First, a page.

On June 19, 2001, the world was first introduced to Neil Gaiman’s colorful cast of unforgettable characters in his fantasy road trip novel American Gods. Our story begins when Shadow Moon is released from a stint in prison to find that his beloved wife Laura has died in a car accident with her secret lover. Shocked and miserable, Shadow doesn’t quite know what to do with himself until he meets a mysterious man named Mr. Wednesday who offers him a job as a bodyguard. Shadow agrees simply because he has nothing else in his life and soon becomes embroiled in a mystery equal parts magical and terrifying.
The basic premise behind American Gods is that whenever someone immigrates to America, they bring their various gods with them. These gods include well known deities like Loki, Bilquis, and Anubis. Over the years they have reached a tenuous peace among themselves but as America becomes less religious and more tech savvy, a group of shiny new gods emerge with names like Technical Boy, Media, and Mr. World. Fearing that they will soon be obsolete, the old gods must band together to fight this new threat though some will take more convincing than others. Shadow accompanies Mr. Wednesday on a trip across the country as he seeks out the old gods and tries to win them to his cause. When his dead wife appears to be less dead than she initially appeared, things only get more complicated for poor Shadow. The book won both the Hugo and the Nebula award in 2002 and received primarily rave reviews.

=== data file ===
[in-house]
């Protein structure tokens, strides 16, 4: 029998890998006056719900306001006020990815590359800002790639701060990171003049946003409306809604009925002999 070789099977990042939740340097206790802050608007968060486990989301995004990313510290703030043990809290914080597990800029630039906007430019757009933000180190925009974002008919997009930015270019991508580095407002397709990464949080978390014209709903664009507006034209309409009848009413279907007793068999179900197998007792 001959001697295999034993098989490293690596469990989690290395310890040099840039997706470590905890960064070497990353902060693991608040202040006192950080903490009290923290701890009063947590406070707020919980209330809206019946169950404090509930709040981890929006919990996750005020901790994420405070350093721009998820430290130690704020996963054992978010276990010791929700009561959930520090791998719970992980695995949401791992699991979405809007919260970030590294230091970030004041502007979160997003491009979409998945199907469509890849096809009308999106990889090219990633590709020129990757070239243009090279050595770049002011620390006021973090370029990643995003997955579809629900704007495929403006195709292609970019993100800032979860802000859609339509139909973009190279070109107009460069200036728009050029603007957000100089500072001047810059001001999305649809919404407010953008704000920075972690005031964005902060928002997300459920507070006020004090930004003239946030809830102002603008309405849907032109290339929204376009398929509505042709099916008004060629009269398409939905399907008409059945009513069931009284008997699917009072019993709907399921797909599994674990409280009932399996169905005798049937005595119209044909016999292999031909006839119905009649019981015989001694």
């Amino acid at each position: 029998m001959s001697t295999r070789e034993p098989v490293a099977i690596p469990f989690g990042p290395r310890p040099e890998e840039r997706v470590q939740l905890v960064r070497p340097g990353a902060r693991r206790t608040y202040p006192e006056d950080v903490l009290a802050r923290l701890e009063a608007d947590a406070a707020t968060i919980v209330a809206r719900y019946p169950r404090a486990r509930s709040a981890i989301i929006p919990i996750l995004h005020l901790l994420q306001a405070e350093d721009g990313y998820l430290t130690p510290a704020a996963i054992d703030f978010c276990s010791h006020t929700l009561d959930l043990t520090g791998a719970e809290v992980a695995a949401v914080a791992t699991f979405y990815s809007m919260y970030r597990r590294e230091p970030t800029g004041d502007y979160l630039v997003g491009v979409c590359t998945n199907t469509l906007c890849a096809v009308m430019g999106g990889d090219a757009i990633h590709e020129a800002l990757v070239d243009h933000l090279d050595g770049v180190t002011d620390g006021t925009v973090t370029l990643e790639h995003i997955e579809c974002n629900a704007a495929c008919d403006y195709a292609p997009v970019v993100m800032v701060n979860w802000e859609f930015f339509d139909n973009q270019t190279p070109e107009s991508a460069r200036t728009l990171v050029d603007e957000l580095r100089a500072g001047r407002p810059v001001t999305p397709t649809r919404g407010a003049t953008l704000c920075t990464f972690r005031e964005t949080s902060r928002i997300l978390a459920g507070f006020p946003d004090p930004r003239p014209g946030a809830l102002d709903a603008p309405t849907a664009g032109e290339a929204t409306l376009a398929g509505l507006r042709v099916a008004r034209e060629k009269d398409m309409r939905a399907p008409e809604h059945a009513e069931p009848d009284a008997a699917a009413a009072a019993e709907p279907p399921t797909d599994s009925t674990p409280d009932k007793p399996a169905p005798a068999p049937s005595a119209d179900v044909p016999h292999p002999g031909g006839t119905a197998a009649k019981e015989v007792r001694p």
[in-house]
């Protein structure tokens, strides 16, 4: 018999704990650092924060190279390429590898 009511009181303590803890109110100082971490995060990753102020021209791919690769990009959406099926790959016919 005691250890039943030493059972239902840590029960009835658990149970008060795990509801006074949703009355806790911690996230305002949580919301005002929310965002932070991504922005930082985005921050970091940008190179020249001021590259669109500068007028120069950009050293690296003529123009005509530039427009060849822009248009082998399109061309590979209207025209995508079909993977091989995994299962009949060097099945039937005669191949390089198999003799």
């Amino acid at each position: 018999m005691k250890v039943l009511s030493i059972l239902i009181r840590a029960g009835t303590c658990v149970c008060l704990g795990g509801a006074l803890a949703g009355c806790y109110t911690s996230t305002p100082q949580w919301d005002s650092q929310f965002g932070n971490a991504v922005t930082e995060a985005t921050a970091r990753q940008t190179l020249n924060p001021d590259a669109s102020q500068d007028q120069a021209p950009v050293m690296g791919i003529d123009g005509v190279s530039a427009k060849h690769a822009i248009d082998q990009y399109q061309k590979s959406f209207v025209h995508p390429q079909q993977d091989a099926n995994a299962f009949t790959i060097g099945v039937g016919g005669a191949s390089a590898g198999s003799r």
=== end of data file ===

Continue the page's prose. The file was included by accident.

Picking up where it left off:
Gaiman followed American Gods up five years later with a sequel called Anansi Boys which tells the story of “Mr. Nancy”, an incarnation of the West African spider god Anansi who Gaiman first introduced in American Gods. A few of the characters also appear in a novella in Gaiman’s “The Monarch of the Glen” from Legends II: Shadows, Gods, and Demons and in short story form in “Black Dog” from Trigger Warning: Short Fictions and Disturbances.
In 2017 American Gods got a stylish new show on Starz from creator Bryan Fuller who took Gaiman’s work and updated it for the modern day. Despite beautiful visuals and a talented cast, the show never achieved the narrative prowess of its source material but it is an enjoyable watch just the same. The third season is set to air sometime this year.
Gaiman’s novel is a thoughtful examination of American belief and obsession which also manages to be both beautifully written and a whole heaping lot of fun. It is still a surprisingly accurate representation of Americans and their addiction to technology, with fewer dated elements than one might expect given how fast technology has progressed in the past two decades. I, for one, would like to send Gaiman my heartfelt gratitude for giving the world this gift nineteen years ago today.